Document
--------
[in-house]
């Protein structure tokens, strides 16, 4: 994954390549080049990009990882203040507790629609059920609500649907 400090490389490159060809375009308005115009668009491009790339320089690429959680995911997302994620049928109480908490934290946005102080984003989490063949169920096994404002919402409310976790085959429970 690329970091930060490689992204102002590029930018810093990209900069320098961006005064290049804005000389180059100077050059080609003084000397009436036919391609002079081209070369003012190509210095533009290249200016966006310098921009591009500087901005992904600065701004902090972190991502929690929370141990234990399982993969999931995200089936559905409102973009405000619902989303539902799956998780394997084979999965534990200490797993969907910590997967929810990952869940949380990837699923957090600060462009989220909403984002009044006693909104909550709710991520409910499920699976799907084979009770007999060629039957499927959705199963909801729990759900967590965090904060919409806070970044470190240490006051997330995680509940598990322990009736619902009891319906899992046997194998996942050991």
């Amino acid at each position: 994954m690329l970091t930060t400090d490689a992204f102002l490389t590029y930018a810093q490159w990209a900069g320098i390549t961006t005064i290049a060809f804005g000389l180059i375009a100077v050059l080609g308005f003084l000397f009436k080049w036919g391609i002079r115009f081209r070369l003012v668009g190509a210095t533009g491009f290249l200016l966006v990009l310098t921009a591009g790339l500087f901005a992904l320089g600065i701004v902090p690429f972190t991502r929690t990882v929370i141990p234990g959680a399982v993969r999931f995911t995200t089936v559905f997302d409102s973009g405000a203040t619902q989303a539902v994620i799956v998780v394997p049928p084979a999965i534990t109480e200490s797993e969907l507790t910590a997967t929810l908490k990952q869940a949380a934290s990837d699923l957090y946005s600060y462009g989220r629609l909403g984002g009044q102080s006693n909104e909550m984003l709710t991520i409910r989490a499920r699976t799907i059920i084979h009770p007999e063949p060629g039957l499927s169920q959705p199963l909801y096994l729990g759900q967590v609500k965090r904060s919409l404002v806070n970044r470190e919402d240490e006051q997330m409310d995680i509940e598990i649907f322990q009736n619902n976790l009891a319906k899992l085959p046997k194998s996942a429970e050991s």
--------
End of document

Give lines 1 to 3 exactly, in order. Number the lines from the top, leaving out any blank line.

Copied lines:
[in-house]
């Protein structure tokens, strides 16, 4: 994954390549080049990009990882203040507790629609059920609500649907 400090490389490159060809375009308005115009668009491009790339320089690429959680995911997302994620049928109480908490934290946005102080984003989490063949169920096994404002919402409310976790085959429970 690329970091930060490689992204102002590029930018810093990209900069320098961006005064290049804005000389180059100077050059080609003084000397009436036919391609002079081209070369003012190509210095533009290249200016966006310098921009591009500087901005992904600065701004902090972190991502929690929370141990234990399982993969999931995200089936559905409102973009405000619902989303539902799956998780394997084979999965534990200490797993969907910590997967929810990952869940949380990837699923957090600060462009989220909403984002009044006693909104909550709710991520409910499920699976799907084979009770007999060629039957499927959705199963909801729990759900967590965090904060919409806070970044470190240490006051997330995680509940598990322990009736619902009891319906899992046997194998996942050991």
């Amino acid at each position: 994954m690329l970091t930060t400090d490689a992204f102002l490389t590029y930018a810093q490159w990209a900069g320098i390549t961006t005064i290049a060809f804005g000389l180059i375009a100077v050059l080609g308005f003084l000397f009436k080049w036919g391609i002079r115009f081209r070369l003012v668009g190509a210095t533009g491009f290249l200016l966006v990009l310098t921009a591009g790339l500087f901005a992904l320089g600065i701004v902090p690429f972190t991502r929690t990882v929370i141990p234990g959680a399982v993969r999931f995911t995200t089936v559905f997302d409102s973009g405000a203040t619902q989303a539902v994620i799956v998780v394997p049928p084979a999965i534990t109480e200490s797993e969907l507790t910590a997967t929810l908490k990952q869940a949380a934290s990837d699923l957090y946005s600060y462009g989220r629609l909403g984002g009044q102080s006693n909104e909550m984003l709710t991520i409910r989490a499920r699976t799907i059920i084979h009770p007999e063949p060629g039957l499927s169920q959705p199963l909801y096994l729990g759900q967590v609500k965090r904060s919409l404002v806070n970044r470190e919402d240490e006051q997330m409310d995680i509940e598990i649907f322990q009736n619902n976790l009891a319906k899992l085959p046997k194998s996942a429970e050991s």